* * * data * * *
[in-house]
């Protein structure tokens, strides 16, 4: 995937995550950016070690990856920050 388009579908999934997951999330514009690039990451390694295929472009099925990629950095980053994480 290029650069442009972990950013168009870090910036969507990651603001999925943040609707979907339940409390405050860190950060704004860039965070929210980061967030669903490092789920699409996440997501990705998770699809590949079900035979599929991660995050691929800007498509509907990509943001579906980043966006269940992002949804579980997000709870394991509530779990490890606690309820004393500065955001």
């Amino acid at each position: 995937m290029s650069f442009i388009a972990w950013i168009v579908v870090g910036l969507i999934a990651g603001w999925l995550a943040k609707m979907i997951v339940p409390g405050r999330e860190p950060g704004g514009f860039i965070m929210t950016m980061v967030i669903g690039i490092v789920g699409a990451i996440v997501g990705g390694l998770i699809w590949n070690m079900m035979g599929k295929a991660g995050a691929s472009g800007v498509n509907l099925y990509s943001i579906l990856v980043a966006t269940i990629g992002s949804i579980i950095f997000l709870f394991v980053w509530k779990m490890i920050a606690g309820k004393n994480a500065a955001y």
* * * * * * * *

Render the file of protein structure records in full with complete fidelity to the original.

[in-house]
């Protein structure tokens, strides 16, 4: 995937995550950016070690990856920050 388009579908999934997951999330514009690039990451390694295929472009099925990629950095980053994480 290029650069442009972990950013168009870090910036969507990651603001999925943040609707979907339940409390405050860190950060704004860039965070929210980061967030669903490092789920699409996440997501990705998770699809590949079900035979599929991660995050691929800007498509509907990509943001579906980043966006269940992002949804579980997000709870394991509530779990490890606690309820004393500065955001």
């Amino acid at each position: 995937m290029s650069f442009i388009a972990w950013i168009v579908v870090g910036l969507i999934a990651g603001w999925l995550a943040k609707m979907i997951v339940p409390g405050r999330e860190p950060g704004g514009f860039i965070m929210t950016m980061v967030i669903g690039i490092v789920g699409a990451i996440v997501g990705g390694l998770i699809w590949n070690m079900m035979g599929k295929a991660g995050a691929s472009g800007v498509n509907l099925y990509s943001i579906l990856v980043a966006t269940i990629g992002s949804i579980i950095f997000l709870f394991v980053w509530k779990m490890i920050a606690g309820k004393n994480a500065a955001y």